Security By Any Other Name

If you went up to a pharmacist and said, “Hi, I need something to cure a case of the APTs,” what do you think she would recommend?Look for the gaps

A big issue with the security industry has to deal with the way we market and describe security technology. It used to be that products were described by functionality, with point features that were well understood: firewall, anti-virus, anti-spam, web filter, log management, and so on. Things became one layer removed when marketing trotted out the term "next-generation." Exactly what makes a next-generation firewall different from a first-generation firewall? This led to a longer conversation between the vendor and the buyer (and to be honest, the confusion never really got cleared up; our survey data at 451 Research shows that enterprises are still conflating application-aware firewalls with web application firewalls).

Now the technology has become so multi-faceted and complicated that it’s being described in terms of use cases rather than functionality. If you want to understand what “advanced threat detection” is, you have to look at each example of a product claiming to do it, and understand not only what it does, but what it doesn’t do, and figure out what gaps you might need to fill if you want to detect ALL the threats. Does it mean that the product doesn’t bother detecting “simple threats”? (“No, we leave that for your antivirus.”) Once you detect whatever it claims to be looking for, does it help you take action, or does it just pass an alert to your SIEM?

The difference between “what does this do?” and “what could you use this for?” can be large or small, depending on how well you understand both the problem and the ways to address it. (We won’t talk about solving it; nobody is that bold.) But the big stumbling block for CISOs is that the more abstracted the product description becomes, the more time they need to dig into it and the more technically educated they have to be just to evaluate the claims. By the time they get to dissecting “threat intelligence,” “analytics,” “machine learning” and the like, they may need a data scientist or two just to translate.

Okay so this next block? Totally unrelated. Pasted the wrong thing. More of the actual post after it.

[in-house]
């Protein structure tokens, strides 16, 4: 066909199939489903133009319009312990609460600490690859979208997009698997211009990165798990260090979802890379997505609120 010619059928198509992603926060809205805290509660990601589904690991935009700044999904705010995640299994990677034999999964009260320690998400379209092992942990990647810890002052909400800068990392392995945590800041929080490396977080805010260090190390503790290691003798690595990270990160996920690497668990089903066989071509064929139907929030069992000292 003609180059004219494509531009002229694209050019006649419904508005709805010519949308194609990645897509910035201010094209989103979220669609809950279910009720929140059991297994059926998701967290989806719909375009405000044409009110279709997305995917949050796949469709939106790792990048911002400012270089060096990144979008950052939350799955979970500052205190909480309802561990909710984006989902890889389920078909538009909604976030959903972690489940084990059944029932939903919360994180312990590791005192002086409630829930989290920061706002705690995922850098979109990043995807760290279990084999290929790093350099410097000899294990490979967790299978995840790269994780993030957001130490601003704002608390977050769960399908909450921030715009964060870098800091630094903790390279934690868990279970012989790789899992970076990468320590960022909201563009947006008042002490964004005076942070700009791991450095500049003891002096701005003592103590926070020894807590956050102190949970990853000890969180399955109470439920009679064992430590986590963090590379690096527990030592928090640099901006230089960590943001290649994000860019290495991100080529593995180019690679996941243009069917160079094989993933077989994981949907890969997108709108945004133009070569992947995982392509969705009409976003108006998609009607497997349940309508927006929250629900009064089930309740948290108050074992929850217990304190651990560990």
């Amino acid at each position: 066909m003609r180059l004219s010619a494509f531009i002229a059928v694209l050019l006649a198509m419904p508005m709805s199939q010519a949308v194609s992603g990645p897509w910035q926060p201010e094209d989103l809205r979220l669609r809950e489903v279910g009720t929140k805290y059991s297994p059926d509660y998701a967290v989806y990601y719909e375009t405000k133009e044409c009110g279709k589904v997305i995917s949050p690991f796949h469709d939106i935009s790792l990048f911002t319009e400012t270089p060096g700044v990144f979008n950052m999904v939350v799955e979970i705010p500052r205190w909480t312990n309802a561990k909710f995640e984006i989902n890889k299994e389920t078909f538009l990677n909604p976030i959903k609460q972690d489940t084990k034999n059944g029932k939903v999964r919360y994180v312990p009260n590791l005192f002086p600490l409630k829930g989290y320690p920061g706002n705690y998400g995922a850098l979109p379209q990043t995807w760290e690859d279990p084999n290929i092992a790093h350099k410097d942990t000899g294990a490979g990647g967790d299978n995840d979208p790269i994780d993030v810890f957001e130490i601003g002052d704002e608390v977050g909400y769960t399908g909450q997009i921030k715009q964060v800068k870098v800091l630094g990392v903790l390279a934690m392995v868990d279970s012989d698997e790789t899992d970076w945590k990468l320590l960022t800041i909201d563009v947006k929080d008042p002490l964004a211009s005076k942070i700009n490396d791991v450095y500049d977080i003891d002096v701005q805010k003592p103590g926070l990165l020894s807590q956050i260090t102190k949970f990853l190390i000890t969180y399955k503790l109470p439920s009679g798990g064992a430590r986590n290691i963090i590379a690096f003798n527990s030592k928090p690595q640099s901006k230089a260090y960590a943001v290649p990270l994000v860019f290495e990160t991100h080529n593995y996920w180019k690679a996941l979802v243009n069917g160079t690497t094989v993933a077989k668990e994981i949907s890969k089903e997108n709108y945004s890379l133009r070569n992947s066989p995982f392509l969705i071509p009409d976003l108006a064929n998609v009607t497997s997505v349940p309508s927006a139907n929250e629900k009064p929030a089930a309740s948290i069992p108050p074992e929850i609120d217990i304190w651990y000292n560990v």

There’s no one answer to this problem; technology developments tend to breed complexity, especially in a field as challenging as security. But vendors can help cut through the confusion by diversifying their messages and clarifying them. From a technical, functional standpoint, what does the product do? What techniques does it use? What data does it ingest and output, what assumptions does it work with, and what processes does it support? Then, on the other side, what can you use the product for, and how is it not intended to be used?

And one more thing that vendors can do is to address the question head-on as to where their products are truly complementary and where they compete or replace. We see very few new vendors these days who are willing to say that they can replace anything else, particularly an older technology. At some point, CISOs are going to balk at buying multiples of tools and building more layers of security, because they can’t tell when they’ve gotten everything covered.

CISOs should be able to wander into their security pharmacy and know that they only need a pain reliever, a decongestant, an antihistamine and a cough suppressant to deal with their APT cold, instead of wandering the aisles and ending up with a cart full of bottles, pills, toothbrushes, and sparkly flip-flops.

Posted on May 21, 2015

Wendy Nather

by Wendy Nather

Retail Cyber Intelligence Sharing Center (R-CISC)

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